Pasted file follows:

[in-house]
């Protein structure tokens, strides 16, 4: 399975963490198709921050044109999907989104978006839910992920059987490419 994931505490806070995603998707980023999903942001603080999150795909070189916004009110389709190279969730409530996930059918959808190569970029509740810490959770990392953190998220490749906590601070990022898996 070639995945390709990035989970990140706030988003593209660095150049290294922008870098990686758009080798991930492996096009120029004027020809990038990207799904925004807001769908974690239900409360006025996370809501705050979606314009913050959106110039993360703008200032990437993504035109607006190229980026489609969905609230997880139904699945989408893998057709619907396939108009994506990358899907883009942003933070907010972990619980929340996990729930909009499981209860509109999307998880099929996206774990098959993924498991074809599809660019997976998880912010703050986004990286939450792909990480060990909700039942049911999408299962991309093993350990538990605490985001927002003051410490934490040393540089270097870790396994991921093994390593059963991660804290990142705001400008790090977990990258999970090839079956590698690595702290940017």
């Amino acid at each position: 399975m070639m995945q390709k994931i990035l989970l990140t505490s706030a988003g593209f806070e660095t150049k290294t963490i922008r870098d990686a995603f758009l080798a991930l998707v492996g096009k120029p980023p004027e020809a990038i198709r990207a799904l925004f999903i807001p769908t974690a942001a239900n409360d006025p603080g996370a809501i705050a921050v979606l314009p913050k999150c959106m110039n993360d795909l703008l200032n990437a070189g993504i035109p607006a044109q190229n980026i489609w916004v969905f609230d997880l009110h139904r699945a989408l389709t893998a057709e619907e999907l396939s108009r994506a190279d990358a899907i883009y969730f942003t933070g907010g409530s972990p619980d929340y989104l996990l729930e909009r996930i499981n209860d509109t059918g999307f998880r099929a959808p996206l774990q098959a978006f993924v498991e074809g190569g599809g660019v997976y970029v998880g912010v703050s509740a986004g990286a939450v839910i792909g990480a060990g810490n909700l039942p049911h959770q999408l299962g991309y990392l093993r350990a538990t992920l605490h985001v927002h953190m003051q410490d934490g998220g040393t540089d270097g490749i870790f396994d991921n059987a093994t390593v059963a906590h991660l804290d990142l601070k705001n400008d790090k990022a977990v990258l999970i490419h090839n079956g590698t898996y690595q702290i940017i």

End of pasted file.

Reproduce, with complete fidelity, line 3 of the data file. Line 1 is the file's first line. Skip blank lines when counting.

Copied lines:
């Amino acid at each position: 399975m070639m995945q390709k994931i990035l989970l990140t505490s706030a988003g593209f806070e660095t150049k290294t963490i922008r870098d990686a995603f758009l080798a991930l998707v492996g096009k120029p980023p004027e020809a990038i198709r990207a799904l925004f999903i807001p769908t974690a942001a239900n409360d006025p603080g996370a809501i705050a921050v979606l314009p913050k999150c959106m110039n993360d795909l703008l200032n990437a070189g993504i035109p607006a044109q190229n980026i489609w916004v969905f609230d997880l009110h139904r699945a989408l389709t893998a057709e619907e999907l396939s108009r994506a190279d990358a899907i883009y969730f942003t933070g907010g409530s972990p619980d929340y989104l996990l729930e909009r996930i499981n209860d509109t059918g999307f998880r099929a959808p996206l774990q098959a978006f993924v498991e074809g190569g599809g660019v997976y970029v998880g912010v703050s509740a986004g990286a939450v839910i792909g990480a060990g810490n909700l039942p049911h959770q999408l299962g991309y990392l093993r350990a538990t992920l605490h985001v927002h953190m003051q410490d934490g998220g040393t540089d270097g490749i870790f396994d991921n059987a093994t390593v059963a906590h991660l804290d990142l601070k705001n400008d790090k990022a977990v990258l999970i490419h090839n079956g590698t898996y690595q702290i940017i």